Inmates As Public Health Sentinels


The conditions in some correctional facilities are redolent of conditions in prisons in the United States a century ago. In 1894, Dr. Julius Ransom, a prison physician, reported that 25% of the 1000 inmates at the prison in Dannemora, New York had active tuberculosis. In his report to Congress in 1907 the rates were unchanged and half of the prison mortalities were attributed to tuberculosis. One hundred years later (and despite the widespread availability of modern diagnostics, knowledge about containment, and multi-drug regimens for communicable disease) some American prisons remain incubators of this same scourge. Too little attention is being paid to inmates as public health sentinels. Too little attention is paid to preventing, diagnosing, and treating conditions that can poison life for families and members of the free-world society.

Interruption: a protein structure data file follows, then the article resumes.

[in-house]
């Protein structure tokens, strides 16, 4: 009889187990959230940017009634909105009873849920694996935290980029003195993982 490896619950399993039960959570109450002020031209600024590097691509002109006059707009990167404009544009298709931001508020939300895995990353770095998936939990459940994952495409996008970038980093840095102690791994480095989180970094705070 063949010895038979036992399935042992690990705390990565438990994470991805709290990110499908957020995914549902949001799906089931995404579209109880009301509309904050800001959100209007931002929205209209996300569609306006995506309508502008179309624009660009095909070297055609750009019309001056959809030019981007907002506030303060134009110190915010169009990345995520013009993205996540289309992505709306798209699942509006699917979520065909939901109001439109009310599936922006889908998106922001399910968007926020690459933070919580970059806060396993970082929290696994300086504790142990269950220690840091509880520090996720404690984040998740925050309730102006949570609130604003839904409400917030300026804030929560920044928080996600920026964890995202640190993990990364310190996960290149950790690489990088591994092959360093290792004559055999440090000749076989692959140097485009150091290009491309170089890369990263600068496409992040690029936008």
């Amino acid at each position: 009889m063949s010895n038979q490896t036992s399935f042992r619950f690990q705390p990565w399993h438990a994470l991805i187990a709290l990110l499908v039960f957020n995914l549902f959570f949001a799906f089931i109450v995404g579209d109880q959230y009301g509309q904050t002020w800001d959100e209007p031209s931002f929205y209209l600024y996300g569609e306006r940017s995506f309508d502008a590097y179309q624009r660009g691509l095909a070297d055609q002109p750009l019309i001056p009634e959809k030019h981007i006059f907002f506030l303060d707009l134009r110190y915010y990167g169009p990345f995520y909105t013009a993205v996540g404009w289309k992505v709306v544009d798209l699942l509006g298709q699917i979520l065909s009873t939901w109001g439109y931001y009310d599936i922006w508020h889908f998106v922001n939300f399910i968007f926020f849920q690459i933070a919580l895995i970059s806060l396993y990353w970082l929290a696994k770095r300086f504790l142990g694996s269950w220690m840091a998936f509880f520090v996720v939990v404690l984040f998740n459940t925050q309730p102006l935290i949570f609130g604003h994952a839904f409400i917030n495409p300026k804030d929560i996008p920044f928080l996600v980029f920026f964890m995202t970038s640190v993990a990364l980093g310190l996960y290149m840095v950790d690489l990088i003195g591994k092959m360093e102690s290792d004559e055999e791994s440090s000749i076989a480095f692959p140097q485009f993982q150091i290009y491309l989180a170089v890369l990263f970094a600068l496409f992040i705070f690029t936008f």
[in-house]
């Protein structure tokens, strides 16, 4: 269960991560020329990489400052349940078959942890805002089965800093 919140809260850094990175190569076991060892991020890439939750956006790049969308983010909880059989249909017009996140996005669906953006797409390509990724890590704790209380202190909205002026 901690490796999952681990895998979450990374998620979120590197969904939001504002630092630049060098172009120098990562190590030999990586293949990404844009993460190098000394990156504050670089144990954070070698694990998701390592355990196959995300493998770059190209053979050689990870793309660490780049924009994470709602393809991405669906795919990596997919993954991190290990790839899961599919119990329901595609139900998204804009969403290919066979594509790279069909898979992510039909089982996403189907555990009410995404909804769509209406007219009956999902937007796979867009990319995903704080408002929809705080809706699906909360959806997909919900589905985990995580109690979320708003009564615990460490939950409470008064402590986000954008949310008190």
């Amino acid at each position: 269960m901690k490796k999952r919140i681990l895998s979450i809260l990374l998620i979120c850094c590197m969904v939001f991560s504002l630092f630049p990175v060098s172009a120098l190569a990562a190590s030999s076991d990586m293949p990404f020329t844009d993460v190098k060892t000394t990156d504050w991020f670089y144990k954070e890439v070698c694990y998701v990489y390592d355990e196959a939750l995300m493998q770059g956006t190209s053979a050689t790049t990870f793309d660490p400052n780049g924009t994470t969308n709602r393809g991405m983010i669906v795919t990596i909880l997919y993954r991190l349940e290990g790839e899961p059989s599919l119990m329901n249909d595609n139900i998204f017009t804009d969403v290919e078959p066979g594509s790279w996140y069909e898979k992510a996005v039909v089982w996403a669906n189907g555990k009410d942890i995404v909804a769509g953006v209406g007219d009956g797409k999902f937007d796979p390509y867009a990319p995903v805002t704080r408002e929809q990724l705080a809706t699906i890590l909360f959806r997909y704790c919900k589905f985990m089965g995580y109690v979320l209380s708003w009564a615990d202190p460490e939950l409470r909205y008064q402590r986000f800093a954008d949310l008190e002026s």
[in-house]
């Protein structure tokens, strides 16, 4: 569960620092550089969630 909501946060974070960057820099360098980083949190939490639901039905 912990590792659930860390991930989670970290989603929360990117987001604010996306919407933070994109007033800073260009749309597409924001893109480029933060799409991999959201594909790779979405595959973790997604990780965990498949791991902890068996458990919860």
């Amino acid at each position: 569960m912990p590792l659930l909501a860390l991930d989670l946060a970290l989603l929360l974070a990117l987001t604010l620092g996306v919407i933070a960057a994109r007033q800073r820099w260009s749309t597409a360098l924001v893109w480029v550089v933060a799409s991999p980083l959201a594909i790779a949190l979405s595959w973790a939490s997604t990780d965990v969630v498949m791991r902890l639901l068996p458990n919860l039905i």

Prison administration, Health services accessibility, Jails, Prisons, Correctional institutions, Prisoners, Public health administration, United States



Robert B. Greifinger (John Jay College)



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